2018 was a busy year for SOL reform, and 2019 looks to be a banner year. Regardless of the bishops.

The 2018 SOL Year in Review for Child Sex Abuse Statutes of Limitations

Mid-year 2018, it appeared as though the SOL movement had gained such momentum that “miracles” were occurring: Georgia, Pennsylvania, and New York were giving serious consideration to window legislation that would have made the institutions and perpetrators of child sex abuse accountable. I discussed how each state was making solid progress here. None of those states enacted such legislation in 2018, and in all three states there was a common denominator: Republican-controlled legislatures were disinclined to help the victims and willfully ignorant to the reality that SOL reform is necessary to educate the public about hidden child predators and institutional skullduggery.

Let me rephrase that: window legislation, which lets victims from the past shift the cost of abuse to the ones who caused it, is the best and only tried and true means of forcing the names of child sex predators into the public square. The bishops’ compensation programs do not prohibit such disclosures, but they also don’t permit the discovery of evidence that proves the degree of their involvement in making the sex abuse happen. Opposition to window legislation is not holy, but rather a knowing choice to shield the institutions that cover up child sex abuse and to protect perpetrators instead of children. Those are facts, not political rhetoric.

There was a lot of activity in 2018: many states introduced bills that covered a wide range of prospective approaches from extensions of the criminal and civil SOLs to outright elimination. 2018 also saw a number of bills that would have enacted “windows” during which expired civil SOLs would have been revived including Georgia, Michigan, New York, and Pennsylvania. A summary is available here.

Despite enormous momentum, most of the bills died on the vine. Only California, Hawaii, and Michigan enacted SOL reform, and California’s three-year window bill was vetoed by Gov. Jerry Brown, repeating what he had already done before for the bishops. Hawaii remarkably added yet two more years to its window legislation, which ultimately will have been open for a record-setting six years, and Michigan passed the shortest and narrowest window in history. Indeed, Michigan’s “window” should be called a “sliver” because it only lasts 90 days and ultimately only applies to the victims of Dr. Larry Nassar.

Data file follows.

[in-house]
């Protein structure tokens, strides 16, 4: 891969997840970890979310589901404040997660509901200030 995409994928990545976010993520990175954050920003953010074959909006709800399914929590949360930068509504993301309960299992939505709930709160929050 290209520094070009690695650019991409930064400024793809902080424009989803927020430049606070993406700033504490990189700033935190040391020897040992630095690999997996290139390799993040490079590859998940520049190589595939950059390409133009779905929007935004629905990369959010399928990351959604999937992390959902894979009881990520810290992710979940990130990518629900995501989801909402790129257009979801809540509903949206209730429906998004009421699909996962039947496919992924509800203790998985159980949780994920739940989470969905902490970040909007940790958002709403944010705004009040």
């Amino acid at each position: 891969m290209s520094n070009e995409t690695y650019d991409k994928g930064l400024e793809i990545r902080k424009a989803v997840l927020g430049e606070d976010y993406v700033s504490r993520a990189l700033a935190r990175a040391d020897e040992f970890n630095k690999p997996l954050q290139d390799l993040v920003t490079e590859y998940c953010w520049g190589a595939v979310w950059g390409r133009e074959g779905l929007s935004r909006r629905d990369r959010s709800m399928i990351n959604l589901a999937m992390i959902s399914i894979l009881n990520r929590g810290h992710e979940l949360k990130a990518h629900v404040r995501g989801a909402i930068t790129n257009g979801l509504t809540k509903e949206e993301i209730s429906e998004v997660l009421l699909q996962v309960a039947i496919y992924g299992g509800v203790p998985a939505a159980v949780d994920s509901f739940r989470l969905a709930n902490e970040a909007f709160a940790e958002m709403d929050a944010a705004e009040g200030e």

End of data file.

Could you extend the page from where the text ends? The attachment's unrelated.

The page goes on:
2018 ended, though, with the momentum getting stronger. A Democratic sweep in New York virtually guarantees the Child Victims Act will become law 15 years after we first started pushing for it, and the same is true for New Jersey. Pennsylvania still has political challenges but the irrefutable logic of SOL reform should overcome the shortsighted protection of the bishops from themselves. Many states will be entering window waters as well, with the new legislative terms starting up.

There is still a great deal to do, but since 2002, the movement has been strong and is only getting stronger. I reiterate my advice for the bishops: before settling down to prayers, make a retreat from lobbying against the victims. That should clear your consciences somewhat.